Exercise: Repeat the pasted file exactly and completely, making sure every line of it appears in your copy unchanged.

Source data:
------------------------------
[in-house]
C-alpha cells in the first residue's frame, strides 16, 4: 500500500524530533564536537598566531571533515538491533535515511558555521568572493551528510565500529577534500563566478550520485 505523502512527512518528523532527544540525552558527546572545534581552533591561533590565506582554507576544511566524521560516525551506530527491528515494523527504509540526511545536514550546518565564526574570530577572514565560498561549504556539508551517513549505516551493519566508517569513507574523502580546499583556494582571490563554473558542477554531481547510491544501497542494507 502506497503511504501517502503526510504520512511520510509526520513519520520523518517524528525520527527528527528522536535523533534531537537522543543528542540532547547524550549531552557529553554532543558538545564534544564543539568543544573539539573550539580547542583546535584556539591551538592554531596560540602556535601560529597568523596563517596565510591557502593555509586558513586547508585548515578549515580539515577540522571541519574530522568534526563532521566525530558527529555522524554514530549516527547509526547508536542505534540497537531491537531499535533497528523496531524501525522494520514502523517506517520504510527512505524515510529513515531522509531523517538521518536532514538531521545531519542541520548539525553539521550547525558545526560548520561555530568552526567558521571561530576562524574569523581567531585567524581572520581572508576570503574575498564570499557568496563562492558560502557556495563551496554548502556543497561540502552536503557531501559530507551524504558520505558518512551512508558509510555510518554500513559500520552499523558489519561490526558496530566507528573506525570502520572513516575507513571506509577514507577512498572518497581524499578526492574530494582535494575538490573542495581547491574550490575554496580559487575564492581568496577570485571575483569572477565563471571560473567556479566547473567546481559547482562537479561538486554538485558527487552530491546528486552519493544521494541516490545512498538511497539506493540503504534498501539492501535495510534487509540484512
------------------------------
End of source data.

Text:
[in-house]
C-alpha cells in the first residue's frame, strides 16, 4: 500500500524530533564536537598566531571533515538491533535515511558555521568572493551528510565500529577534500563566478550520485 505523502512527512518528523532527544540525552558527546572545534581552533591561533590565506582554507576544511566524521560516525551506530527491528515494523527504509540526511545536514550546518565564526574570530577572514565560498561549504556539508551517513549505516551493519566508517569513507574523502580546499583556494582571490563554473558542477554531481547510491544501497542494507 502506497503511504501517502503526510504520512511520510509526520513519520520523518517524528525520527527528527528522536535523533534531537537522543543528542540532547547524550549531552557529553554532543558538545564534544564543539568543544573539539573550539580547542583546535584556539591551538592554531596560540602556535601560529597568523596563517596565510591557502593555509586558513586547508585548515578549515580539515577540522571541519574530522568534526563532521566525530558527529555522524554514530549516527547509526547508536542505534540497537531491537531499535533497528523496531524501525522494520514502523517506517520504510527512505524515510529513515531522509531523517538521518536532514538531521545531519542541520548539525553539521550547525558545526560548520561555530568552526567558521571561530576562524574569523581567531585567524581572520581572508576570503574575498564570499557568496563562492558560502557556495563551496554548502556543497561540502552536503557531501559530507551524504558520505558518512551512508558509510555510518554500513559500520552499523558489519561490526558496530566507528573506525570502520572513516575507513571506509577514507577512498572518497581524499578526492574530494582535494575538490573542495581547491574550490575554496580559487575564492581568496577570485571575483569572477565563471571560473567556479566547473567546481559547482562537479561538486554538485558527487552530491546528486552519493544521494541516490545512498538511497539506493540503504534498501539492501535495510534487509540484512